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AleBlazers Series | Q&A with Sarah Flora of Flora Brewing

flora brewing

As part of the PorchDrinking AleBlazers Series, I was excited to get to chat with Sarah Flora of Flora Brewing. If you’ve had a chance to peruse her website or YouTube channel, you know that she is a top-notch homebrewer. Additionally, she just made her commercial debut at Pilot Project Brewing, a brewery incubator in Chicago, with Medusa, a Pale Ale that is perfect for summer!

Tell me a little bit about Flora Brewing and how you got started. How did you get involved with focusing on brewing on YouTube & hosting a podcast?

When I started homebrewing I noticed that people were more interested in my brewing process vs just reviewing the beer style so I decided to start filming my brew days and posting them on YouTube since at the time Instagram wasn’t supportive of long form content or monetization for educational content like this. For my podcast Brewing After Hours, it actually wasn’t my idea but Ash Eliot of Women of the Bevolution and my husband who is an audio engineer convinced me that it was the obvious next step. It didn’t hurt that we already had microphones and sound foam lying around the house.

 

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A post shared by Sarah Flora (@flora_brewing)

As a homebrewer first, how was moving into the first commercial brew with Medusa at Pilot Project?

Thanks to the guidance of Dan, Jordan, Glenn and everyone else on the team at Pilot Project it was a wonderful experience. I’ve heard many brewers say that moving to a commercial system isn’t much different than brewing on a homebrew system and there is credence to that statement. I think the biggest difference was that I usually don’t sparge or lauter my mash so cycling the wort over the grain for about an hour was new to me, it increases your mash time significantly. I’m used to being done with my mash in an hour or less depending on what I’m making at the moment.

How did you decide on Medusa as your first commercial brew?

Working in the art world, I’m a very visual first type of person. I thought about the hops I wanted to use and that led to a visual of what I wanted this beer to be. I started working on the artwork for the beer and that helped inspire the recipe. Medusa was the obvious choice. So many things are in play with this hop, it’s a neomexicanus variety and is gaining popularity in the commercial brewing world for being both delicious and strange.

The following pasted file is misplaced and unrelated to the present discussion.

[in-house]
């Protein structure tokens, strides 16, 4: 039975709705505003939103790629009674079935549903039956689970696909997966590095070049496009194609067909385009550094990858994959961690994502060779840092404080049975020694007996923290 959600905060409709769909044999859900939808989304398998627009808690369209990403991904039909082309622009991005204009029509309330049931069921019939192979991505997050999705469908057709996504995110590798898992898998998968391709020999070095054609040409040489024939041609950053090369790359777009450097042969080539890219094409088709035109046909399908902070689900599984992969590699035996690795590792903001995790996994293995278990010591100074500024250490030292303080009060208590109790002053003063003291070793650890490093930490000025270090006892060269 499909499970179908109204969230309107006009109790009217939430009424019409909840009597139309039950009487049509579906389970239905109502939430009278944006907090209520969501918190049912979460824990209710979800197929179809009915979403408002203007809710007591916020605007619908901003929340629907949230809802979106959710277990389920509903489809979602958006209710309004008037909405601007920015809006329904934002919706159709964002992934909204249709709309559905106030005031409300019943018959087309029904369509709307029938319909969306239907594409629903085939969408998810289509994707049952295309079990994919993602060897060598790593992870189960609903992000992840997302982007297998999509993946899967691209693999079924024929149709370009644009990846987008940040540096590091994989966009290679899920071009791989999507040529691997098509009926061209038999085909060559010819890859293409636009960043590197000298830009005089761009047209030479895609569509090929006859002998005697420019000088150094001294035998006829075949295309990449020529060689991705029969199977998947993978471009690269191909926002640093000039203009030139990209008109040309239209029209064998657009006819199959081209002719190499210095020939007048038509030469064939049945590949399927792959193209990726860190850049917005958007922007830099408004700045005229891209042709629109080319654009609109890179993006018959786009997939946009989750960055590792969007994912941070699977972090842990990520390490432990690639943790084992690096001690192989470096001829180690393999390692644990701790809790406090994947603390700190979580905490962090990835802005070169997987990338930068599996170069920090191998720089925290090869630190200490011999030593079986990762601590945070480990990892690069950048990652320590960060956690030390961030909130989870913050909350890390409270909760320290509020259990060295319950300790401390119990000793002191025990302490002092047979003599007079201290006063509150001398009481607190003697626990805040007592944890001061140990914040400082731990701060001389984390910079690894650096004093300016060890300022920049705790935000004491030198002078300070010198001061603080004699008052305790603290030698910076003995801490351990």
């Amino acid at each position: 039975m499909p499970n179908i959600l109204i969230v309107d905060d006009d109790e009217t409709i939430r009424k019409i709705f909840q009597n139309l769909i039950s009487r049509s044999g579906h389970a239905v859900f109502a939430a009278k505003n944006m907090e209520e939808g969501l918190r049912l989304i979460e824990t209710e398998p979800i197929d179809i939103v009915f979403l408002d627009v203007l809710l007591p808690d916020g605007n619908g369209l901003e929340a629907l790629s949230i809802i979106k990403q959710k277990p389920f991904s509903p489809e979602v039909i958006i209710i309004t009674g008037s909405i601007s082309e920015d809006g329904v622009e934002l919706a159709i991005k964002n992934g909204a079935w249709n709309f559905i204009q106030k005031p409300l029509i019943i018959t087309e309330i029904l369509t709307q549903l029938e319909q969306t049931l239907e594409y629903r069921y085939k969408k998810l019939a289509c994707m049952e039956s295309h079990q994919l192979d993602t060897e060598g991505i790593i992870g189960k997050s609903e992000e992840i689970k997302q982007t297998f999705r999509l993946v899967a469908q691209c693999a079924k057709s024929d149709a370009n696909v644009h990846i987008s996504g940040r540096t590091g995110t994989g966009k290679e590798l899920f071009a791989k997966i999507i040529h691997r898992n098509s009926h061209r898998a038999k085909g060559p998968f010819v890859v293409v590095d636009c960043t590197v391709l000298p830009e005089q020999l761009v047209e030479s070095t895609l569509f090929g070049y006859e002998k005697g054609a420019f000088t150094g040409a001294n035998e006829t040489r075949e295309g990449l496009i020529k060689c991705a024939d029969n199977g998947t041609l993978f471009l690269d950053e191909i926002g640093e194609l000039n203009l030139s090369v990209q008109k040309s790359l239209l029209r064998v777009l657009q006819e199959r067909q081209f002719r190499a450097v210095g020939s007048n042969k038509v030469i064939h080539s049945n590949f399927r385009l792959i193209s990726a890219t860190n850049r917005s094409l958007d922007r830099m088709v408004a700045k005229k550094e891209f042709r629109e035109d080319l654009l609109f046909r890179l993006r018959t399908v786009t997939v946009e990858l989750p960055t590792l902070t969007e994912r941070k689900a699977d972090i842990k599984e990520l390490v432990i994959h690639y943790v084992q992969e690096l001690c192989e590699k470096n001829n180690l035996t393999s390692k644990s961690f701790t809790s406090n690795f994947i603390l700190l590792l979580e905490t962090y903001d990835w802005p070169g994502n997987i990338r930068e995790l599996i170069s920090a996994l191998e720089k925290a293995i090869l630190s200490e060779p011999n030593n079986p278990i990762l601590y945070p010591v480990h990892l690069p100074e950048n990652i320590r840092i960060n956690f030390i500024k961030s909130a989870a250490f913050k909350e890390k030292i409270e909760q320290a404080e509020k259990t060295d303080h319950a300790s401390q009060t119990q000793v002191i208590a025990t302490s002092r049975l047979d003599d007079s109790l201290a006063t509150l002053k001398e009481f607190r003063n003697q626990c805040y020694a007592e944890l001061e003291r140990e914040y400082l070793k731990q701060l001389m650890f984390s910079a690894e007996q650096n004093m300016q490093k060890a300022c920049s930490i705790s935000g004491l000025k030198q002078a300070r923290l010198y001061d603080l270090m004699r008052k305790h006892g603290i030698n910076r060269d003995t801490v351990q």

The neomexicanus varieties come from the American West and are suited for drier climates than European varieties. I think if we want to continue making a water heavy product like beer while drought is devastating much of our farmland we need to make a conscious effort to plant varieties of crops that are more water efficient. Making a gallon of beer takes about 5-10 gallons of water (depending who you ask) so anything we can do to decrease the water consumption in the brewing process is important.

 

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A post shared by Sarah Flora (@flora_brewing)

What expansion plans do you currently have that you can share with us? Will you be doing more beers at Pilot Project or other brewery incubators like Pilot Project?

Yes we are in discussion with collaborating more with Pilot Project, which is an ideal model for my goals right now in brewing. I find such value in learning from brewing professionals. I probably learned more in my day of brewing with Glenn at Pilot Project than I did for the previous year brewing on my own. I would love to release a beer in California and Washington, I spend my time between the states and want to be able to share my beer with everyone!

As a homebrewer for many years, how do you come up with your recipes?

I start by thinking what style I want to make or what novel ingredients I want to use. I frequently use the guides on Brew Your Own (byo.com) to get an idea of what a style requires. The Beer Judge Certification Program style guidelines is also a great place to start. From there I just start messing around with ingredient levels in the BrewFather app that calculates IBU ABV and a bunch of other metrics. I buy ingredients in bulk so I try to keep to ingredients I already have on hand or can grab at my local grocery. If I’m going to use a fruit, herb, spice, or something unexpected I think about it like you would about cooking a meal. What other flavors go well with the flavors you’re set on using? Will it need to have acidity, sweetness, or bitterness to balance the ingredient? I think most of my willingness to experiment came from my willingness to experiment in the kitchen. I’m a huge fan of Samin Nosrat’s book Salt Fat Acid Heat. It changed the way I cook and helped me understand flavors more than an entire lifetime of cooking.

What advice do you have for women coming up in the craft beer industry and/or women looking to enter the industry?

Go for it. Women have as much right to be in the brewhouse as men do. After all, women were the first brewers.

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Ending on some great advice, make sure to check out more of Sarah’s content below!

Pilot Project Brew Day

Beginning of Medusa : Homebrew Version

Brewing After Hours Podcast

Medusa is available on draft at Pilot Project Brewing in Logan Square in Chicago, as well as some stores throughout the Chicagoland area!

Featured image courtesy of Flora Brewing


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